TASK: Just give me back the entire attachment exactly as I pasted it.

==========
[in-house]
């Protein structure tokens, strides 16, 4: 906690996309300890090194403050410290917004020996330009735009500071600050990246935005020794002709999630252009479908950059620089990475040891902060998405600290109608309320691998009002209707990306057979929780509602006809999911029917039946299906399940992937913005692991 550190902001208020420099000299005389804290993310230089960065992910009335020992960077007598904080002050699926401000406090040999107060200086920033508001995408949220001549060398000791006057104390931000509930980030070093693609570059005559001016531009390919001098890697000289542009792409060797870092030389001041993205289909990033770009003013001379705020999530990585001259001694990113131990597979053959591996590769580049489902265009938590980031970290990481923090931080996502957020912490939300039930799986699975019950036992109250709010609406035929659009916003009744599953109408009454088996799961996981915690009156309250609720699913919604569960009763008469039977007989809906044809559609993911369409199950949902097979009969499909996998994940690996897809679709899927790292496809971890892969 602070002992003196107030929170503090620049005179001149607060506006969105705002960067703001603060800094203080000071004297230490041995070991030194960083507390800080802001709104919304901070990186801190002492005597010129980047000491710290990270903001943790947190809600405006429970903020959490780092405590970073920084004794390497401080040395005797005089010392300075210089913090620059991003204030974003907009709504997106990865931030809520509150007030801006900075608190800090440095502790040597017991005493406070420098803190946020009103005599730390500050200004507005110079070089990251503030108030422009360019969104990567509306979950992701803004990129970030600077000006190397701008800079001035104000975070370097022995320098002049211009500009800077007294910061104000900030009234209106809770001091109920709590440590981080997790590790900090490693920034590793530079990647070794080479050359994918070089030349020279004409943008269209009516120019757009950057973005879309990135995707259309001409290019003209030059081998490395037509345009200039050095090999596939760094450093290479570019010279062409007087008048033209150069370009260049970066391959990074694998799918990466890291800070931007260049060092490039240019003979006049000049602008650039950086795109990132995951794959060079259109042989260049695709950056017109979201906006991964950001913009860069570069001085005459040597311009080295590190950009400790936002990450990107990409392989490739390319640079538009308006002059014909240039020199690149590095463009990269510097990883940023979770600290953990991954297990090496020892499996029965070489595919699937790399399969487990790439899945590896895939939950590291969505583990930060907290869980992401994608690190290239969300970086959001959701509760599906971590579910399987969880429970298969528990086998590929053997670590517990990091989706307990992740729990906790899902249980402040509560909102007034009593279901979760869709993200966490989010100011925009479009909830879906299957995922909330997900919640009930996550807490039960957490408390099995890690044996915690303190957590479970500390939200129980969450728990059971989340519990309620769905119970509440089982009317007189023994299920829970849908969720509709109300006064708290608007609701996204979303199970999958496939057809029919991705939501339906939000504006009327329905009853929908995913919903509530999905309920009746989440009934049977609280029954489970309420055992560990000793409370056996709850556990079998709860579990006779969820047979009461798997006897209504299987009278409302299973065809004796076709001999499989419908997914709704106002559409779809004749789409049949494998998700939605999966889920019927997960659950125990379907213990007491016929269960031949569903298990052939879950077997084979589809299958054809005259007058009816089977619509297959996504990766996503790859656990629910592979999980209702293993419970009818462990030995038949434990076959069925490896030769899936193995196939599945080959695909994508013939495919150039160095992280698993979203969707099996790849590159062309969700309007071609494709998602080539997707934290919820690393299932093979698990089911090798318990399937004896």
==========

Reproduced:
[in-house]
């Protein structure tokens, strides 16, 4: 906690996309300890090194403050410290917004020996330009735009500071600050990246935005020794002709999630252009479908950059620089990475040891902060998405600290109608309320691998009002209707990306057979929780509602006809999911029917039946299906399940992937913005692991 550190902001208020420099000299005389804290993310230089960065992910009335020992960077007598904080002050699926401000406090040999107060200086920033508001995408949220001549060398000791006057104390931000509930980030070093693609570059005559001016531009390919001098890697000289542009792409060797870092030389001041993205289909990033770009003013001379705020999530990585001259001694990113131990597979053959591996590769580049489902265009938590980031970290990481923090931080996502957020912490939300039930799986699975019950036992109250709010609406035929659009916003009744599953109408009454088996799961996981915690009156309250609720699913919604569960009763008469039977007989809906044809559609993911369409199950949902097979009969499909996998994940690996897809679709899927790292496809971890892969 602070002992003196107030929170503090620049005179001149607060506006969105705002960067703001603060800094203080000071004297230490041995070991030194960083507390800080802001709104919304901070990186801190002492005597010129980047000491710290990270903001943790947190809600405006429970903020959490780092405590970073920084004794390497401080040395005797005089010392300075210089913090620059991003204030974003907009709504997106990865931030809520509150007030801006900075608190800090440095502790040597017991005493406070420098803190946020009103005599730390500050200004507005110079070089990251503030108030422009360019969104990567509306979950992701803004990129970030600077000006190397701008800079001035104000975070370097022995320098002049211009500009800077007294910061104000900030009234209106809770001091109920709590440590981080997790590790900090490693920034590793530079990647070794080479050359994918070089030349020279004409943008269209009516120019757009950057973005879309990135995707259309001409290019003209030059081998490395037509345009200039050095090999596939760094450093290479570019010279062409007087008048033209150069370009260049970066391959990074694998799918990466890291800070931007260049060092490039240019003979006049000049602008650039950086795109990132995951794959060079259109042989260049695709950056017109979201906006991964950001913009860069570069001085005459040597311009080295590190950009400790936002990450990107990409392989490739390319640079538009308006002059014909240039020199690149590095463009990269510097990883940023979770600290953990991954297990090496020892499996029965070489595919699937790399399969487990790439899945590896895939939950590291969505583990930060907290869980992401994608690190290239969300970086959001959701509760599906971590579910399987969880429970298969528990086998590929053997670590517990990091989706307990992740729990906790899902249980402040509560909102007034009593279901979760869709993200966490989010100011925009479009909830879906299957995922909330997900919640009930996550807490039960957490408390099995890690044996915690303190957590479970500390939200129980969450728990059971989340519990309620769905119970509440089982009317007189023994299920829970849908969720509709109300006064708290608007609701996204979303199970999958496939057809029919991705939501339906939000504006009327329905009853929908995913919903509530999905309920009746989440009934049977609280029954489970309420055992560990000793409370056996709850556990079998709860579990006779969820047979009461798997006897209504299987009278409302299973065809004796076709001999499989419908997914709704106002559409779809004749789409049949494998998700939605999966889920019927997960659950125990379907213990007491016929269960031949569903298990052939879950077997084979589809299958054809005259007058009816089977619509297959996504990766996503790859656990629910592979999980209702293993419970009818462990030995038949434990076959069925490896030769899936193995196939599945080959695909994508013939495919150039160095992280698993979203969707099996790849590159062309969700309007071609494709998602080539997707934290919820690393299932093979698990089911090798318990399937004896």